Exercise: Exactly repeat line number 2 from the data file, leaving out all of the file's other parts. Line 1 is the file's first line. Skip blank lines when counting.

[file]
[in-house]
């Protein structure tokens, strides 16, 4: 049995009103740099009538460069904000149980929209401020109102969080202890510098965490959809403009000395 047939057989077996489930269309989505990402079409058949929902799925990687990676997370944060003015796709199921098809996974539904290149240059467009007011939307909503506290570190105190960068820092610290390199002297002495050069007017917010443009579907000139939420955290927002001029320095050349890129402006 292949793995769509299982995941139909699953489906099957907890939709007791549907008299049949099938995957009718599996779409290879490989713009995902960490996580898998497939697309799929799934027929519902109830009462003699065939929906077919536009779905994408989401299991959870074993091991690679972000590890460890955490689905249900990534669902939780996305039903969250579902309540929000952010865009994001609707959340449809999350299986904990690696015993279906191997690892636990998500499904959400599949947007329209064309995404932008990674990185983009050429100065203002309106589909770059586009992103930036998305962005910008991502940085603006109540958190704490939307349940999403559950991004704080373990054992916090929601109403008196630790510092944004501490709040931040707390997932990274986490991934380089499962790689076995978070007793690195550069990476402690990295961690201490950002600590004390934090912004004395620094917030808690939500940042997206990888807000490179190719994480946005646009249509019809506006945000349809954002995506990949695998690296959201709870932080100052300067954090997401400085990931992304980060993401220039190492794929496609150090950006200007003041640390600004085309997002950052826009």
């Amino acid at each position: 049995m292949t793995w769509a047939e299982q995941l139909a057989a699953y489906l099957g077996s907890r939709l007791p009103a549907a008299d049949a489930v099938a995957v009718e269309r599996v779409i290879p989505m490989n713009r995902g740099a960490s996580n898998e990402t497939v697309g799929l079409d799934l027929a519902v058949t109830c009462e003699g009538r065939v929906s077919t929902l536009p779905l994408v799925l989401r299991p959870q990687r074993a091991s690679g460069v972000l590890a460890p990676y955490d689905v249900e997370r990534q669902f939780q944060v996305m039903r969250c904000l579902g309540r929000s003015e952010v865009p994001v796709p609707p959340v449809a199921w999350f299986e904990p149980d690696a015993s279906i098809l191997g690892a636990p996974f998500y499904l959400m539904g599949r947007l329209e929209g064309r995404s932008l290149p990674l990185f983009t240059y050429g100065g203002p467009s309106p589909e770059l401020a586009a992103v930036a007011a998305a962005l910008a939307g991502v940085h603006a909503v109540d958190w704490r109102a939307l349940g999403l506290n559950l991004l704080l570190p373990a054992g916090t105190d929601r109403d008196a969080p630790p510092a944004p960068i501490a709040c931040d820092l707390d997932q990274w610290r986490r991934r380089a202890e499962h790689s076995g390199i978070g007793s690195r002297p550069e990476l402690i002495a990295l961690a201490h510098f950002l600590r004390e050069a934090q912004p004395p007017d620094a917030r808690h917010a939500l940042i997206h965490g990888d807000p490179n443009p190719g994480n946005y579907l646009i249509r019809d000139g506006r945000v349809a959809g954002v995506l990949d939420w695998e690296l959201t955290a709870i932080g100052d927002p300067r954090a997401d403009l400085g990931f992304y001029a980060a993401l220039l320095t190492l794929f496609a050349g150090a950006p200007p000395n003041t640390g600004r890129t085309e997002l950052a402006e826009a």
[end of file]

């Protein structure tokens, strides 16, 4: 049995009103740099009538460069904000149980929209401020109102969080202890510098965490959809403009000395 047939057989077996489930269309989505990402079409058949929902799925990687990676997370944060003015796709199921098809996974539904290149240059467009007011939307909503506290570190105190960068820092610290390199002297002495050069007017917010443009579907000139939420955290927002001029320095050349890129402006 292949793995769509299982995941139909699953489906099957907890939709007791549907008299049949099938995957009718599996779409290879490989713009995902960490996580898998497939697309799929799934027929519902109830009462003699065939929906077919536009779905994408989401299991959870074993091991690679972000590890460890955490689905249900990534669902939780996305039903969250579902309540929000952010865009994001609707959340449809999350299986904990690696015993279906191997690892636990998500499904959400599949947007329209064309995404932008990674990185983009050429100065203002309106589909770059586009992103930036998305962005910008991502940085603006109540958190704490939307349940999403559950991004704080373990054992916090929601109403008196630790510092944004501490709040931040707390997932990274986490991934380089499962790689076995978070007793690195550069990476402690990295961690201490950002600590004390934090912004004395620094917030808690939500940042997206990888807000490179190719994480946005646009249509019809506006945000349809954002995506990949695998690296959201709870932080100052300067954090997401400085990931992304980060993401220039190492794929496609150090950006200007003041640390600004085309997002950052826009």